Man Booker Longlist 2018/9

Total laptop crash has delayed things somewhat, and I have read quantities of books during the enforced break in communication.

So to the last two Man Booker titles: Normal People by Sally Rooney and Washington Black by Esi Edugyan.

The Sally Rooney novel has had so much publicity and hype that is surely must be on the short list when that is published (20th September), unless the judges are put off by the seeming ubiquity of this novel. I do not read many papers, but it has been all over the ones I do read, so I assume other papers and radio programmes are also bigging-up this book. I have seen some pretty extravagant claims – “JD Salinger for the 21st Century”, for example.

2018 BLL RooneyNormal people is a love story, but with a twist. It is clear to the reader what is going on, but somehow, like ships that pass in the night, Connell and Marianne keep arriving at the same place but slightly at different times. They meet over the course of the book several times, from childhood sharing chocolate spread through to adulthood and new jobs, each time they seem on the brink of getting it together…

Whether or not this is Salinger, it is an interestingly tantalising narrative, plainly spoken. Any novel that covers childhood to adulthood could be described as “a coming of age plot”, this one has been judged highly.

2018 BLL EdugyanWashington Black is of another order entirely for it covers the life story of a black slave who by miraculous means escapes from the island sugar plantation by balloon with his white owner’s brother. His subsequent adventures are also a little short of miraculous. As a slave-to-freedom narrative, this novel has its moments and those are quite graphic and absorbing.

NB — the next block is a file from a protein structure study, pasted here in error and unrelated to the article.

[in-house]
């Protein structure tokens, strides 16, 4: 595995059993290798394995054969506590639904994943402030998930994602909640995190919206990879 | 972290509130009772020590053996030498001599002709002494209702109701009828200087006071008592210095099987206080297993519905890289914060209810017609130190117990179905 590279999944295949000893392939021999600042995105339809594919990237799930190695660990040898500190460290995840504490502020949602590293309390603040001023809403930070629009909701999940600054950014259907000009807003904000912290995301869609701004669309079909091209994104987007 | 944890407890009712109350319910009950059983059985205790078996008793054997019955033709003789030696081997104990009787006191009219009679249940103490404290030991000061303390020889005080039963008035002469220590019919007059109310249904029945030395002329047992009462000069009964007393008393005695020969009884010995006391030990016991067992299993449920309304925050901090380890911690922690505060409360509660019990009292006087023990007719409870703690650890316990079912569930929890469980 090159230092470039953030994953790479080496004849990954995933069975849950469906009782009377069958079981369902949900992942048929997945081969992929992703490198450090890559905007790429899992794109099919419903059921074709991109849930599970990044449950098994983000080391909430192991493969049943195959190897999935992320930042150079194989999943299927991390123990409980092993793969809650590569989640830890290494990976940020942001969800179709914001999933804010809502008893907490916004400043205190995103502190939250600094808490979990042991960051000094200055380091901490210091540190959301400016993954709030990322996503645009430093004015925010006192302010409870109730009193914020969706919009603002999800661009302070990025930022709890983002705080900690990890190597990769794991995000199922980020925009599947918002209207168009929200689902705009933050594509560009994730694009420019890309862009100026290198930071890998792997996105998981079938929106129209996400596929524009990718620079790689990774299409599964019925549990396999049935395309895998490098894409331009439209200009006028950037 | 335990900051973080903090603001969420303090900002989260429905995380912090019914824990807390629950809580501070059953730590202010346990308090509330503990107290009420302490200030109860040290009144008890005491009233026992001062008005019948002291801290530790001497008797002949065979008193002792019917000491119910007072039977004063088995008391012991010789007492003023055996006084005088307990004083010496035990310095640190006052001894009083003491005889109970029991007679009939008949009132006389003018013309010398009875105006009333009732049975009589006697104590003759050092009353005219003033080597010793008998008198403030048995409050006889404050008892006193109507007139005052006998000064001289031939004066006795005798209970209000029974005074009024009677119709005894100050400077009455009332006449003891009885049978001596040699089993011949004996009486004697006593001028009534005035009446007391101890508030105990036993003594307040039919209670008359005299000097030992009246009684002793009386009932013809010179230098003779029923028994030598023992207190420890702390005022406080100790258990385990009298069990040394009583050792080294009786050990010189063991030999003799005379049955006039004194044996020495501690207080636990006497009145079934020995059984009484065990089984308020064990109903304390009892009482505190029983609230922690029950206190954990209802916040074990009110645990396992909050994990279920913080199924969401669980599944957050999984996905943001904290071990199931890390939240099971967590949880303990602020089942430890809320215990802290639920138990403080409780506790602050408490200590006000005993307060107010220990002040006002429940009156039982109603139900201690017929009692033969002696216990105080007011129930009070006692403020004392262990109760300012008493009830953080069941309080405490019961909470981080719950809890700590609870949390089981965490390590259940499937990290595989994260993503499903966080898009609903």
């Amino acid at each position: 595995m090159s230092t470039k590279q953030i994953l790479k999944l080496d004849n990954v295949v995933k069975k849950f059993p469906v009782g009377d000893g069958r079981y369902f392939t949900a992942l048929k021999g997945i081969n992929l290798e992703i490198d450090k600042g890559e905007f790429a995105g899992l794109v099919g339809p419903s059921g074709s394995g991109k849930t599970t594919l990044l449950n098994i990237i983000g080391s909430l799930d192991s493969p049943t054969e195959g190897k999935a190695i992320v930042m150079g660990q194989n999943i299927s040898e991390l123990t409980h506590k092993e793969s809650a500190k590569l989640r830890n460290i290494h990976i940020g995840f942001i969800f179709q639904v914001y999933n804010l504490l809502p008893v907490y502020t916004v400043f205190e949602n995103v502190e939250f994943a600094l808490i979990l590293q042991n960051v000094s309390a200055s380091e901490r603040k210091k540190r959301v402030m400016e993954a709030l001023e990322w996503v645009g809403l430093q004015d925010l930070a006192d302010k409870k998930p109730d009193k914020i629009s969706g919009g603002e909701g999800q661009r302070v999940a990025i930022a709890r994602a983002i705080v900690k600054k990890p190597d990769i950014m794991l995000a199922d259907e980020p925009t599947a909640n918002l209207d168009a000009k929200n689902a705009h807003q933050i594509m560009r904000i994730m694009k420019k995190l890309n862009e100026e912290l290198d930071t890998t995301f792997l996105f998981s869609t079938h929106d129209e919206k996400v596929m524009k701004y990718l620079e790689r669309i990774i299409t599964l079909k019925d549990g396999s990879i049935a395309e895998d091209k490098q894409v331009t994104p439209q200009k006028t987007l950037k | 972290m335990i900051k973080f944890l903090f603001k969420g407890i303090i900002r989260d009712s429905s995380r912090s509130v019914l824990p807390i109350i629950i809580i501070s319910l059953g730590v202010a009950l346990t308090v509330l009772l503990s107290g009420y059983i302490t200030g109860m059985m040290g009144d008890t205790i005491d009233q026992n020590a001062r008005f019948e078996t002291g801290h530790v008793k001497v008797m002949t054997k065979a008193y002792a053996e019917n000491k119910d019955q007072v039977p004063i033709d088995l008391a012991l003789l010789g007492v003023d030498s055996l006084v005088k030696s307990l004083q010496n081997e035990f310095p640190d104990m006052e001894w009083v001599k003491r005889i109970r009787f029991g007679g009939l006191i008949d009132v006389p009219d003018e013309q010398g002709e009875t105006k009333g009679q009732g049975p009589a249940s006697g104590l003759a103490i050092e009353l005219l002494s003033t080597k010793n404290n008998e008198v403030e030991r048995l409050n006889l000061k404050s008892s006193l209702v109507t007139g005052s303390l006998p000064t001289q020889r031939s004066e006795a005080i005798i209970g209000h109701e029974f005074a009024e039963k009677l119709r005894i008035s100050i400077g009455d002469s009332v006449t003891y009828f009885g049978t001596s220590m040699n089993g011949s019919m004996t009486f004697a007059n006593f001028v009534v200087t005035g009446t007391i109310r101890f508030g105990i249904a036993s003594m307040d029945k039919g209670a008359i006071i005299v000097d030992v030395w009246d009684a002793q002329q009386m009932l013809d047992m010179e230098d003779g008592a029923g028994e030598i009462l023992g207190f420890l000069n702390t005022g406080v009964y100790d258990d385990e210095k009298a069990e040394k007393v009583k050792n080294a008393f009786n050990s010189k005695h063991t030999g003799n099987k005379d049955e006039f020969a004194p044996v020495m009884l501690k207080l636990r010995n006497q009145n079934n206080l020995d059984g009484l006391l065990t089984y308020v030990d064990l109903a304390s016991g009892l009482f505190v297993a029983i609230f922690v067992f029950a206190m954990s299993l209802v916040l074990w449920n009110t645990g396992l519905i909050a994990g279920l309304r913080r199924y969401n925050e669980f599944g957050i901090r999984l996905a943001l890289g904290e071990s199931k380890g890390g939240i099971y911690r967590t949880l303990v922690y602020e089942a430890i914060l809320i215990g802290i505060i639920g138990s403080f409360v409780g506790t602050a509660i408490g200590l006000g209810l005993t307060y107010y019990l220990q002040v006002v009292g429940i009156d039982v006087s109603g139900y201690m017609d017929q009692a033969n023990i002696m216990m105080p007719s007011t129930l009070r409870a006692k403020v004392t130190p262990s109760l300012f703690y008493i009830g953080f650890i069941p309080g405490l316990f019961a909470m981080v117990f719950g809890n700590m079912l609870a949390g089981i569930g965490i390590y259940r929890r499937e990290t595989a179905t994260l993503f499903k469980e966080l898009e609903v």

The underground railway features briefly, as do some white people who are odd but good; the bad people are entirely bad and generally white.

I don’t personally find this novel as satisfactory as her previous Man Booker nomination, Half Blood Blues, which I rated very highly. There are other and better slave-to-freedom novels and I just wonder whether it is quite tasteful for anyone, whatever background, to make so little of this transition, in this case through almost magical means.

I think that both of these will make it on to the shortlist, so there is no shadow choice



Filed under Books, History, The Man Booker Prize, Travel, Uncategorized

2 responses to “Man Booker Longlist 2018/9

  1. I liked both of these novels, but Washington Black was my favorite of the two. I love novels about adventures/explorers and this had elements of that, whilst at the same time being very much about a man learning to live with his newfound freedom. I found how he dealt with that very fascinating, especially his attachment to the man who set him free and how he didn’t really stop acting as a slave even when he could. It was a learning curve for him.

    Normal People was a very intense reading experience for me. I was very much in the novel when I read it, but once I was done with it I didn’t really think much more about it.

    My clear favorites this year is The Overstory and The Long Take which are both books that gave me a lot to think about and that were just beautifully written. I’ve yet to read Milkman and The Mars Room, but I doubt they will replace my favorites.

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